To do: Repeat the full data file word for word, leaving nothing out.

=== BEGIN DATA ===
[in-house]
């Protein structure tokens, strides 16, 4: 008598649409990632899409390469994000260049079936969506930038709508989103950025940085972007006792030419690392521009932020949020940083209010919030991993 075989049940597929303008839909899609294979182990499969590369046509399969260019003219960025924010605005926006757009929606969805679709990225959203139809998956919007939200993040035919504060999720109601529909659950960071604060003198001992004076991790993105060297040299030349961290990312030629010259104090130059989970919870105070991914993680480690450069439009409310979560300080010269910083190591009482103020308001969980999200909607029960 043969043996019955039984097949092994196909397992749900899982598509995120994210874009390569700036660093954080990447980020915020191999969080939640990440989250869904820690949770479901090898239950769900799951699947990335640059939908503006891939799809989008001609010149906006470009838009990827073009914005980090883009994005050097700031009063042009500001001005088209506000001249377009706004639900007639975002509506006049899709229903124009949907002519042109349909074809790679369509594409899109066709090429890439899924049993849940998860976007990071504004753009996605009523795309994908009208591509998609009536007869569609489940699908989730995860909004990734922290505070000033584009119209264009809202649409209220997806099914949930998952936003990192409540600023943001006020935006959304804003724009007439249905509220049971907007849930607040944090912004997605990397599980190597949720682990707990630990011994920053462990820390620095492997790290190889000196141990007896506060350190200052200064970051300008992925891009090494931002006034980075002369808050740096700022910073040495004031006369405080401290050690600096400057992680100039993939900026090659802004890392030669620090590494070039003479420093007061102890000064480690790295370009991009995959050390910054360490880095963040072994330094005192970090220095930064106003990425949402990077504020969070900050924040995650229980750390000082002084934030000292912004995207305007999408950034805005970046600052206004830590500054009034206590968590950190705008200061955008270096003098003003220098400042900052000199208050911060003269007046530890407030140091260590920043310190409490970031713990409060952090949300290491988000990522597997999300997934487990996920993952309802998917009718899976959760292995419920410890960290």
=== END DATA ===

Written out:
[in-house]
């Protein structure tokens, strides 16, 4: 008598649409990632899409390469994000260049079936969506930038709508989103950025940085972007006792030419690392521009932020949020940083209010919030991993 075989049940597929303008839909899609294979182990499969590369046509399969260019003219960025924010605005926006757009929606969805679709990225959203139809998956919007939200993040035919504060999720109601529909659950960071604060003198001992004076991790993105060297040299030349961290990312030629010259104090130059989970919870105070991914993680480690450069439009409310979560300080010269910083190591009482103020308001969980999200909607029960 043969043996019955039984097949092994196909397992749900899982598509995120994210874009390569700036660093954080990447980020915020191999969080939640990440989250869904820690949770479901090898239950769900799951699947990335640059939908503006891939799809989008001609010149906006470009838009990827073009914005980090883009994005050097700031009063042009500001001005088209506000001249377009706004639900007639975002509506006049899709229903124009949907002519042109349909074809790679369509594409899109066709090429890439899924049993849940998860976007990071504004753009996605009523795309994908009208591509998609009536007869569609489940699908989730995860909004990734922290505070000033584009119209264009809202649409209220997806099914949930998952936003990192409540600023943001006020935006959304804003724009007439249905509220049971907007849930607040944090912004997605990397599980190597949720682990707990630990011994920053462990820390620095492997790290190889000196141990007896506060350190200052200064970051300008992925891009090494931002006034980075002369808050740096700022910073040495004031006369405080401290050690600096400057992680100039993939900026090659802004890392030669620090590494070039003479420093007061102890000064480690790295370009991009995959050390910054360490880095963040072994330094005192970090220095930064106003990425949402990077504020969070900050924040995650229980750390000082002084934030000292912004995207305007999408950034805005970046600052206004830590500054009034206590968590950190705008200061955008270096003098003003220098400042900052000199208050911060003269007046530890407030140091260590920043310190409490970031713990409060952090949300290491988000990522597997999300997934487990996920993952309802998917009718899976959760292995419920410890960290």